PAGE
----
Five years ago same-sex marriages were recognized by Massachusetts state courts after such recognition was voted down by citizens in a referendum. In March the National Organization for Marriage and the Massachusetts Family Initiative joined forces to poll the state’s residents on their beliefs about same-sex marriage.
On the question of whether they favored or opposed same-sex marriages residents were split 44 percent in favor and 43 percent opposed, a sign of the continued division on the question. But another area had more interesting results:
Massachusetts voters were also asked whether they agreed or disagreed with the statement, “All things being equal, it is better for children to be raised by their married mother and father.” Seventy-six percent of voters agreed (66 percent strongly) while 21 percent disagreed (13 percent strongly).
A similar question was asked in a 2004 poll of Massachusetts residents. In 2004, 84 percent of Massachusetts residents agreed (33 percent strongly) and 16 percent disagreed (2 percent strongly). Thus, in the five years since gay marriage became a reality in Massachusetts, support for the idea that the ideal is a married mother and father dropped from 84 percent to 76 percent. The proportion who disagreed strongly increased nearly sevenfold, from 2 percent in 2004 to 13 percent in 2009.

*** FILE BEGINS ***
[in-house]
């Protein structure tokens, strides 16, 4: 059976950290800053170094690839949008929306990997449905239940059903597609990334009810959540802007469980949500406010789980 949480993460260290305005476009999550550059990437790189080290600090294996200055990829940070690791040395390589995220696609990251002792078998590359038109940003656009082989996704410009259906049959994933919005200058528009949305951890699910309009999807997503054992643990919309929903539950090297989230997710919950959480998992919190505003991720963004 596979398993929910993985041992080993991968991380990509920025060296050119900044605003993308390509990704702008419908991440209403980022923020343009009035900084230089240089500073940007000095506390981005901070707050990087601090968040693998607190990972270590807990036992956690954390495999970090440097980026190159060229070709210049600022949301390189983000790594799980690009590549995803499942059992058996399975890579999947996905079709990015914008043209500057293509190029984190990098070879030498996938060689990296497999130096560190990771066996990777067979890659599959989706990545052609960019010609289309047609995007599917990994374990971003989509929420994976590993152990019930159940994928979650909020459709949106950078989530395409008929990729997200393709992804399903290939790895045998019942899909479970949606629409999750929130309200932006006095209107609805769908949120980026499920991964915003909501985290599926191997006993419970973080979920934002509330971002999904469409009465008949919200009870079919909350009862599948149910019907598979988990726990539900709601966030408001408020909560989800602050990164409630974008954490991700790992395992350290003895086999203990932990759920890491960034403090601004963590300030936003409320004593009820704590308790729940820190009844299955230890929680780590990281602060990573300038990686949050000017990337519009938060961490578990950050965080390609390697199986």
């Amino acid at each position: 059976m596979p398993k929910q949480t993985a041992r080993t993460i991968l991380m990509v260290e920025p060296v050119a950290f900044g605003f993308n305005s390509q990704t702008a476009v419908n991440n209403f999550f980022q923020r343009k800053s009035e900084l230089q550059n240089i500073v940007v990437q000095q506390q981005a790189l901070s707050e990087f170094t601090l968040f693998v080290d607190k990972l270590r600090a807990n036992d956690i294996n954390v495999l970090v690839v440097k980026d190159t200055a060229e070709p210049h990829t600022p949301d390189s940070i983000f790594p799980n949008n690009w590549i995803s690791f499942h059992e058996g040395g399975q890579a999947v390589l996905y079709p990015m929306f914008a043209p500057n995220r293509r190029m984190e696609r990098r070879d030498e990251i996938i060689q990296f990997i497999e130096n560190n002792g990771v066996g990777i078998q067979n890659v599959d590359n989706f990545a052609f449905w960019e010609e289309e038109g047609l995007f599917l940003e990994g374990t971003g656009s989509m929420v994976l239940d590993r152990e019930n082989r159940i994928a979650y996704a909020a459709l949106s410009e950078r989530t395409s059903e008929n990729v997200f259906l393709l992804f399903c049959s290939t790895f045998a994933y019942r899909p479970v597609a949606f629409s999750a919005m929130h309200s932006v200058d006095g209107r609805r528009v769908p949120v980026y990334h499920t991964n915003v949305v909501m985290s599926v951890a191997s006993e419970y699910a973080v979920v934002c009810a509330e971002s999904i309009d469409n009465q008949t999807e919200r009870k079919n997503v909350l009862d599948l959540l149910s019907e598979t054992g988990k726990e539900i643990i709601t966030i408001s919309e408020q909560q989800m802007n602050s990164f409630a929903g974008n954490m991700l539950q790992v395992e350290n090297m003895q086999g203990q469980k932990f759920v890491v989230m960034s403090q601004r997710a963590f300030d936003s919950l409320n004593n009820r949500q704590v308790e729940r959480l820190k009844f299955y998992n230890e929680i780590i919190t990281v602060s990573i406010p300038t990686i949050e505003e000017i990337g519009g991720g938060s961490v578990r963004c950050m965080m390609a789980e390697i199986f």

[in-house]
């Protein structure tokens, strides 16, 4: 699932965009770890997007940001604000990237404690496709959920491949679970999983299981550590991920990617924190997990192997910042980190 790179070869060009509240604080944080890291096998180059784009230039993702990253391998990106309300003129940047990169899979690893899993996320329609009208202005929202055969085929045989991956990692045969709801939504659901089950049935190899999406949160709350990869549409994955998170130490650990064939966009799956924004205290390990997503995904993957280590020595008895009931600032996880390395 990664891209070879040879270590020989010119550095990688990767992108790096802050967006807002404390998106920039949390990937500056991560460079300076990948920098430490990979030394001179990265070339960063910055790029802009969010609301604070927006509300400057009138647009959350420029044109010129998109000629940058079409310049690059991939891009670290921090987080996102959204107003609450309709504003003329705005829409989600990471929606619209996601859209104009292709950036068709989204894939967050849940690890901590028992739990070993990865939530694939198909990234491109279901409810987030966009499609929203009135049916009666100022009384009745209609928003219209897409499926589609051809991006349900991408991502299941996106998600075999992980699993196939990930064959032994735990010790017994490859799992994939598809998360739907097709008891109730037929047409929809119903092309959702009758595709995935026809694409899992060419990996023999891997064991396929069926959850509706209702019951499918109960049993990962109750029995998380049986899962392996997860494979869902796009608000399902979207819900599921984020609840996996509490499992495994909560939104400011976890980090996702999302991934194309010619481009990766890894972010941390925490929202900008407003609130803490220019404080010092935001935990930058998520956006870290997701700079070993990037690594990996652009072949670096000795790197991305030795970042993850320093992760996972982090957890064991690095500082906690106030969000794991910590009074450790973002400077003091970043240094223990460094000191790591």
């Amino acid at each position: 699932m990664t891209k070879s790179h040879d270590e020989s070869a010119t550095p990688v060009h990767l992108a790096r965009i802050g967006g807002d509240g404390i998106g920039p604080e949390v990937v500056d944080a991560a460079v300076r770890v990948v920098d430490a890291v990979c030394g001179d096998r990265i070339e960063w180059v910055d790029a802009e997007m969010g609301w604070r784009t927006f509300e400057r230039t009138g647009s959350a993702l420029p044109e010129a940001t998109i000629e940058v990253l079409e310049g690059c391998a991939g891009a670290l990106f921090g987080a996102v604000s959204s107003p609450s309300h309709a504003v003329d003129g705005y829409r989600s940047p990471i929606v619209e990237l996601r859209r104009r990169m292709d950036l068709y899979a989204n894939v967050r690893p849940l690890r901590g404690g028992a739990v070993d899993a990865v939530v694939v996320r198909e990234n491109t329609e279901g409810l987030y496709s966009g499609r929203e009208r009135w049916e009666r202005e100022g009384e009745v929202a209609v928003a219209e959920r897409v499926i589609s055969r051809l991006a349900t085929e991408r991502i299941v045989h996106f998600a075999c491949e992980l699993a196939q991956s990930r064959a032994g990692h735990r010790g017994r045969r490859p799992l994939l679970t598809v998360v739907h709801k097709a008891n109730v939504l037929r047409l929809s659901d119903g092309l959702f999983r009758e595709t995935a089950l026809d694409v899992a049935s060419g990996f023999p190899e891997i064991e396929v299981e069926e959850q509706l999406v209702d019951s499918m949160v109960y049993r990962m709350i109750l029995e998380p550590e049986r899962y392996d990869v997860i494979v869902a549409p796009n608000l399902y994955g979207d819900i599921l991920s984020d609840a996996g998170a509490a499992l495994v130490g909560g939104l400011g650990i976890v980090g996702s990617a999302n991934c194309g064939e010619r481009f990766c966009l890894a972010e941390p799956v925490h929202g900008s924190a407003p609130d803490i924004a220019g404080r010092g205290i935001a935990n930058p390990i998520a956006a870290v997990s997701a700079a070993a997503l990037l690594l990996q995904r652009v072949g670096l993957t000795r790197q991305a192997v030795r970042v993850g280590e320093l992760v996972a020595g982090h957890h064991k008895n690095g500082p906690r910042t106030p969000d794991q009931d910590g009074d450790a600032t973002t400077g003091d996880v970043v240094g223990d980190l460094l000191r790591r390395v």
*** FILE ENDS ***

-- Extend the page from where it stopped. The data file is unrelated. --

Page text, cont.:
Notice another remarkable increase: The number of people who strongly agreed with the ideal of a married mother and father doubled (33 to 66 percent). This would suggest that while fewer agree with that ideal, those who do are firmer in their convictions. Whether they offset the smaller but more rapidly growing number of strong opponents remains to be seen.
The poll also identified a sizable minority (34 to 36 percent) who feel that their opposition to same-sex marriage is unwelcome and will have negative consequences for their lives. More studies would be required to confirm that these changes are due to the recognition of same-sex marriage and not part of a larger national trend, but the poll corroborates the trend NOM expected: “Support for the idea that children need a mom and dad has dropped, and a substantial minority of people believe it is risky to oppose gay marriage openly.”